Of Beowulf's author we know nothing, and we can only guess about the poem's originality. The form of Old English poetry is so conventional that distinctions between original and reworked material cannot safely be made. A sample (lines 4-11) of the traditional Germanic alliterative verse in which Beowulf is composed follows:
"Oft Scyld Scefing sceaþena þreatum,/ monegum mægþum, meodosetla ofteah,/ egsode eorlas, syððan ærest wearð/ feasceaft funden; he þæs frofre gebad,/ weox under wolcnum, weorðmyndum þah,/ oðþæt him æghwylc þara ymbsittendra/ofer hronrade hyran scolde,/gomban gyldan. Þæt wæs god cyning!"
In modern English this reads:
"Often Scyld Scefing deprived many nations, many enemy armies, of their mead benches, and became a terror among noble warriors, after first being discovered destitute. He was compensated for this beginning: he grew up and achieved great glory, until everyone in neighboring lands across the sea had to obey him and pay tribute-that was a great king!"
The half-lines into which each line is divided are linked across the break (caesura) by alliteration of the stressed syllables (marked in the first two lines). Several conventional halflines, which appear elsewhere in Old English poetry, are underlined. The poetic diction is heavily metaphorical: note the expressions "took away mead benches," meaning "defeated," and hron-rade ("whale-road") for "sea".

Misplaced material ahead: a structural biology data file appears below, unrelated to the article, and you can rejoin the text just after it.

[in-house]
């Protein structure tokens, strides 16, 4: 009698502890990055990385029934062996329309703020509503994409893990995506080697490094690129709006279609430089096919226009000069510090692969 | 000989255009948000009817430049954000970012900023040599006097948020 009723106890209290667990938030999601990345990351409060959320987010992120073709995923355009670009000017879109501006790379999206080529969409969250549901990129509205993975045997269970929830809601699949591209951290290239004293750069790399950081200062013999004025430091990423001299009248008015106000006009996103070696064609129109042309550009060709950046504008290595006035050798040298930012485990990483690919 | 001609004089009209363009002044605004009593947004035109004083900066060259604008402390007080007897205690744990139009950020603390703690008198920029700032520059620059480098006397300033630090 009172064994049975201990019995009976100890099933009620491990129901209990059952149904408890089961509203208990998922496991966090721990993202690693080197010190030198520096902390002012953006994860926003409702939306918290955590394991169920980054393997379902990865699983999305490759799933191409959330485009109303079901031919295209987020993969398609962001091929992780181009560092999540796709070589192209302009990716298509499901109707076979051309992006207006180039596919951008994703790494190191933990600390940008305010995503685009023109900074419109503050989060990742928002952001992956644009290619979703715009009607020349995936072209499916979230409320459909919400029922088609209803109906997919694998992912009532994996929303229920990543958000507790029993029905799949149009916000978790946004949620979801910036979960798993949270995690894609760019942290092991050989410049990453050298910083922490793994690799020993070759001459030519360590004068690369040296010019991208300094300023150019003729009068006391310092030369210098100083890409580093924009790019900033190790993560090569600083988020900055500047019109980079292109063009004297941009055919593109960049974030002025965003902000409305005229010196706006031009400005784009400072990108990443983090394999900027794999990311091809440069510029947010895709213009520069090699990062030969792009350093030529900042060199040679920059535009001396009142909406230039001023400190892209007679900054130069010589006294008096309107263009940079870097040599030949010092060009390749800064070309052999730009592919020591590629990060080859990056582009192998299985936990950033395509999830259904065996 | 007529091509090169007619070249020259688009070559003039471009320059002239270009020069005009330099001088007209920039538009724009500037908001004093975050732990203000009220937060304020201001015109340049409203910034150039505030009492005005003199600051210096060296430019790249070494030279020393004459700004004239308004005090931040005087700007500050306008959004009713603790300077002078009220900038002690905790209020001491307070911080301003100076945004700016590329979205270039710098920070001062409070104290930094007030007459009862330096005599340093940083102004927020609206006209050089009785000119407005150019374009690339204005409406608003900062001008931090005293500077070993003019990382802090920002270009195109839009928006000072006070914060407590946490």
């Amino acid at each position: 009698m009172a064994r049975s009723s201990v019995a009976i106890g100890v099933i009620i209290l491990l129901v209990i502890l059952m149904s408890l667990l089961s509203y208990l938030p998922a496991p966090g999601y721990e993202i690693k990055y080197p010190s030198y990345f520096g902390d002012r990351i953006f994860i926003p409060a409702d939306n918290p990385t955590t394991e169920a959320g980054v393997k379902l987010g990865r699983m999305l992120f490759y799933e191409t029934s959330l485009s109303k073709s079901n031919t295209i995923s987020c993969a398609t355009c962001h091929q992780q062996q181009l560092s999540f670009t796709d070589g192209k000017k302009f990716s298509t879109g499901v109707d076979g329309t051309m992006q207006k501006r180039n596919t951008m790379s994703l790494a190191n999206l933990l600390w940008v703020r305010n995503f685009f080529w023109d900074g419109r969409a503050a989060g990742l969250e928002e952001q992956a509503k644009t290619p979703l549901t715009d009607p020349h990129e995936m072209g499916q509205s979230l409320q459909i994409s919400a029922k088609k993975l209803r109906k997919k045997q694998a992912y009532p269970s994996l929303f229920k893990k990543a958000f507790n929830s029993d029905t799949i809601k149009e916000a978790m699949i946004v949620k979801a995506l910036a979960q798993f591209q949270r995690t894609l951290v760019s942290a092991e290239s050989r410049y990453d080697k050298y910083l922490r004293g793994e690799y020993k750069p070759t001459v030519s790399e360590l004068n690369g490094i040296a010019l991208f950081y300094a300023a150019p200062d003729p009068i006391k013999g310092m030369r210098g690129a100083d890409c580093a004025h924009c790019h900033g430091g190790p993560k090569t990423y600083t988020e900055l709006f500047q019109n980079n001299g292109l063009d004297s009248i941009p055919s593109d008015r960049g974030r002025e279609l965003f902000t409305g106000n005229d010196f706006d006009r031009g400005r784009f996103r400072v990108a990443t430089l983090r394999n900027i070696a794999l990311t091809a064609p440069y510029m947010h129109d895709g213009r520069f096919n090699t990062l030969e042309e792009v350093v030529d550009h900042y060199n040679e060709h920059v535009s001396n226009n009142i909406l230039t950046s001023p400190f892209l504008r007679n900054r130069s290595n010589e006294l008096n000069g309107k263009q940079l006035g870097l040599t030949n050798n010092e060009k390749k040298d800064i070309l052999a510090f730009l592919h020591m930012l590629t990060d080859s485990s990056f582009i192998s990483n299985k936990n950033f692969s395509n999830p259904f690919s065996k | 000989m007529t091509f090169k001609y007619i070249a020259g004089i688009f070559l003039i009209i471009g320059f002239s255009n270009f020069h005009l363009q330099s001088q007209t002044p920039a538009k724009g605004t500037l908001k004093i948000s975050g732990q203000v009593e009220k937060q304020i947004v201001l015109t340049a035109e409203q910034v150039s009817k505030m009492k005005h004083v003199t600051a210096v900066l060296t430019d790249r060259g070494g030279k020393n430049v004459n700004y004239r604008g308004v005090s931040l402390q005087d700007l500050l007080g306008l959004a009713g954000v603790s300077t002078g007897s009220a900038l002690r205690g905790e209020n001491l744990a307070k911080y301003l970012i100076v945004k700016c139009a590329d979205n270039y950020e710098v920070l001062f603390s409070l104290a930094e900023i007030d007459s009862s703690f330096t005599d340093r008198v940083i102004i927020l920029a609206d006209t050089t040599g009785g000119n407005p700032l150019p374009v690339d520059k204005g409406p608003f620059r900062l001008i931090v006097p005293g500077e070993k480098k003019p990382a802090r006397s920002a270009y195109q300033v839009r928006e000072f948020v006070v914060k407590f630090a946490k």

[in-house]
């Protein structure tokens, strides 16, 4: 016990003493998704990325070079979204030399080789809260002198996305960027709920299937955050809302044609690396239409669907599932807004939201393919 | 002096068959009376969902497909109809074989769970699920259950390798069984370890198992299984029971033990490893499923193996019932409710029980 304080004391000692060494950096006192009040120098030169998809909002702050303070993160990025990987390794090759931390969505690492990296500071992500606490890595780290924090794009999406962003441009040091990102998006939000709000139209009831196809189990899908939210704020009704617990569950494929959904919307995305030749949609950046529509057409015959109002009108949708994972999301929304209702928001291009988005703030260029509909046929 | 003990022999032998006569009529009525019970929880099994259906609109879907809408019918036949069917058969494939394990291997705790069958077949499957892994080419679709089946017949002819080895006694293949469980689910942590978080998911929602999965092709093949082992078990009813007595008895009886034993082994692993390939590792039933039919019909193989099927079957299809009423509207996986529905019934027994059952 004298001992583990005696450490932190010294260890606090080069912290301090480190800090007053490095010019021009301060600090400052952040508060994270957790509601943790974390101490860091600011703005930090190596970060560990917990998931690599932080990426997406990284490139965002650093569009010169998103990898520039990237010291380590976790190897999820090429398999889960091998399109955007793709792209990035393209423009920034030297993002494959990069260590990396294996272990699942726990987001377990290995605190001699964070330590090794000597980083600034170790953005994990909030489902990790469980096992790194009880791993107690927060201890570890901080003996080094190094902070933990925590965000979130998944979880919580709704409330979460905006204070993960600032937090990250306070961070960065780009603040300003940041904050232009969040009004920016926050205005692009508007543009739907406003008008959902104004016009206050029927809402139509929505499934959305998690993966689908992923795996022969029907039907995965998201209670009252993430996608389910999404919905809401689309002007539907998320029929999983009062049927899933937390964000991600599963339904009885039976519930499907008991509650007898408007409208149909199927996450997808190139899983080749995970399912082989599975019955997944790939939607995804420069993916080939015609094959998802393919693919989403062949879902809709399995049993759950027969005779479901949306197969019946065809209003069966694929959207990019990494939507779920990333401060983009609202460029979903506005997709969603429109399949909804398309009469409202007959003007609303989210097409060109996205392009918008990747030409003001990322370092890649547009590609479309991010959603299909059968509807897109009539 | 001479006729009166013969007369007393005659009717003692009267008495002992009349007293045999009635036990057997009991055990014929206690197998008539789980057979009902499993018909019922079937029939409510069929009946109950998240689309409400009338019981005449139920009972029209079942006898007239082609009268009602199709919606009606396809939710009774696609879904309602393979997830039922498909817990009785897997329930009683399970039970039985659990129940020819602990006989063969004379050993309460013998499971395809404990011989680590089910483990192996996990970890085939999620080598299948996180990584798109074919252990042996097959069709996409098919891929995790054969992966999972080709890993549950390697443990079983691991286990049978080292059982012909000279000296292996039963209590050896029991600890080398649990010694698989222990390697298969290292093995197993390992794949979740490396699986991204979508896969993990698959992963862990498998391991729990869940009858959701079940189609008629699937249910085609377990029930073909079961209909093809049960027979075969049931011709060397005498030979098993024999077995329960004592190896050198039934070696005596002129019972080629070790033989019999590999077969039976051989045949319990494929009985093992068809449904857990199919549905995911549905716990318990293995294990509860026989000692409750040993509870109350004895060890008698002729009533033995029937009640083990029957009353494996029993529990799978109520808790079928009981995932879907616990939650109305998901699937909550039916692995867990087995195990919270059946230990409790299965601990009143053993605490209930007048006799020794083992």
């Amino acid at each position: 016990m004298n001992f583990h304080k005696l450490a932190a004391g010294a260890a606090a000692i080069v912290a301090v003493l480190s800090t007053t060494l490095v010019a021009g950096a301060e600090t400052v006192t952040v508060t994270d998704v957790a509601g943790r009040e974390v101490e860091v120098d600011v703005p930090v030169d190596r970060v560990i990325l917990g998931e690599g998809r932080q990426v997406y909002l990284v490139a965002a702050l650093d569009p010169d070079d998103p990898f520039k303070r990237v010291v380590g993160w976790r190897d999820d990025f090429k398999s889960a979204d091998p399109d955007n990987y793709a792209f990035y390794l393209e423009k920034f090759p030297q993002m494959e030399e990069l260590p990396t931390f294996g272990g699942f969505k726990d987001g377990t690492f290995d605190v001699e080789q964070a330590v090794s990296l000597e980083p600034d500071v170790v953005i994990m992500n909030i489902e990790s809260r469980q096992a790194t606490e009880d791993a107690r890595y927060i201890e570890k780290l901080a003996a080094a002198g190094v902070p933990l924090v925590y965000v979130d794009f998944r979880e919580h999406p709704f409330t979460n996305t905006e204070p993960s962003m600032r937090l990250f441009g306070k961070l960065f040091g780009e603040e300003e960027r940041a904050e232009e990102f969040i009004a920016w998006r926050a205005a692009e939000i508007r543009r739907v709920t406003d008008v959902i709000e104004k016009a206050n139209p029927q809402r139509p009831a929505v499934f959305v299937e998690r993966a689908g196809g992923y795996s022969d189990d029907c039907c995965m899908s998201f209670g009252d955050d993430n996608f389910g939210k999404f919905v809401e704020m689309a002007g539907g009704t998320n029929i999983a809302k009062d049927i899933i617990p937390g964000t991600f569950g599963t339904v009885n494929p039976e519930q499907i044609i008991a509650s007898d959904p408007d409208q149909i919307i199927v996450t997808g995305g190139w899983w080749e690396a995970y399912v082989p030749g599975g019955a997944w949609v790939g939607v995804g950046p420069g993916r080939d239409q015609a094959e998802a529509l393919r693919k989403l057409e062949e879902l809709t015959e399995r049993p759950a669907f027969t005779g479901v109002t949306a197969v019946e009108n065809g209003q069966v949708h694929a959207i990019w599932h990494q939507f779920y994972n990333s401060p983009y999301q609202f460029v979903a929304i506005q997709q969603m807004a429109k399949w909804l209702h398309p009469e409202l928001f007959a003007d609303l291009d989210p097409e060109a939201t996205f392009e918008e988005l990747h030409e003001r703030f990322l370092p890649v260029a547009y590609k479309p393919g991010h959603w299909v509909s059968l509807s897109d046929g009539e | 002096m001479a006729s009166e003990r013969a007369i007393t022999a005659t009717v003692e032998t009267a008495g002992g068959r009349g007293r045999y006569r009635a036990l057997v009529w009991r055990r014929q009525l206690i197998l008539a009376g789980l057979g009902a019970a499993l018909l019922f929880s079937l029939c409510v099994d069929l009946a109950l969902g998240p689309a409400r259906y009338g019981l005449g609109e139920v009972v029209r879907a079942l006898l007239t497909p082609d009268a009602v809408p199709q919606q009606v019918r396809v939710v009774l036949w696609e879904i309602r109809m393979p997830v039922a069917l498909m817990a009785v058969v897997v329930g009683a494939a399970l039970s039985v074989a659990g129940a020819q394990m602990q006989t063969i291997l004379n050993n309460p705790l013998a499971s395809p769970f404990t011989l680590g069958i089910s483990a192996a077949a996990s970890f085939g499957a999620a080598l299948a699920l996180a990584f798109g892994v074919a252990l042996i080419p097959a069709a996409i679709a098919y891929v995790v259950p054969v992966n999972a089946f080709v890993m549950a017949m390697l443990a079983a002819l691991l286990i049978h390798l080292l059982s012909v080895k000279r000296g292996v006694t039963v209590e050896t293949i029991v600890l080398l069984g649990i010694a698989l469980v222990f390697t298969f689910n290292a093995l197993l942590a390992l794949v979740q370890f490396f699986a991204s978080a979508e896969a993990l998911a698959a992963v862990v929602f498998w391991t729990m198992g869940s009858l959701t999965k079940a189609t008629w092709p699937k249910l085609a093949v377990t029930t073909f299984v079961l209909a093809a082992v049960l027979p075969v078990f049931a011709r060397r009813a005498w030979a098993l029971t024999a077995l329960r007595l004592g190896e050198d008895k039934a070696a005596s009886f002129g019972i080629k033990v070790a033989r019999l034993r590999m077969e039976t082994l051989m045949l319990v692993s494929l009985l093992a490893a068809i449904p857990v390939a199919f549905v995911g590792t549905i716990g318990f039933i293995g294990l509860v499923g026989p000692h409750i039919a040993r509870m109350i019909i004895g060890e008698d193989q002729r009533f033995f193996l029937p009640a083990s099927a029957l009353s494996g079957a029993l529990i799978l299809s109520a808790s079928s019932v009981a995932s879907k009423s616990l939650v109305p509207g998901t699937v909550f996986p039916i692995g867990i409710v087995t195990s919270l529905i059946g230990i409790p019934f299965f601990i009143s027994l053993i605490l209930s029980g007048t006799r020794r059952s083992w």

The structure of Beowulf is both tripartite (the three fights) and bipartite (the rise of the young hero versus the fall of the old king). Any point in the poem may therefore be seen from a double perspective: either as part of the inevitable decline and self-destruction of the noble and steadfast hero (and heroic ideal), or as a moment in life to which there exists an ironically parallel yet contrasting moment in the other half of the poem. The use made of the latter perspective is especially striking. For example, treasure is a symbol of triumphant civilization in the first part, while in the second part it becomes the cursed dragon-infested hoard, a symbol of fate and of the transitory nature of doomed civilization.
A similar principle of double perspective underlies Beowulf's Christian elements. In fighting Grendel... Beowulf is not only the death-defying Germanic hero but also God's instrument in His age-old battle against evil (Cain's kin). As God's agent, Beowulf purges heroic society (Heorot) of an evil principle (Grendel) that has come to dwell in it at its moment of apparent triumph (the building of Heorot) and against which it is powerless. Yet in fighting the dragon, Beowulf is fighting fate itself, a hostile, non-Christian fate that broods over civilization cursing ignorant man to final destruction. The world of Beowulf is thus ambiguous in its ultimate meaning; and given this uncontrollable ambiguity, Beowulfs heroism must be appreciated as an intrinsically noble response to life, rather than as a wise or even a successful one.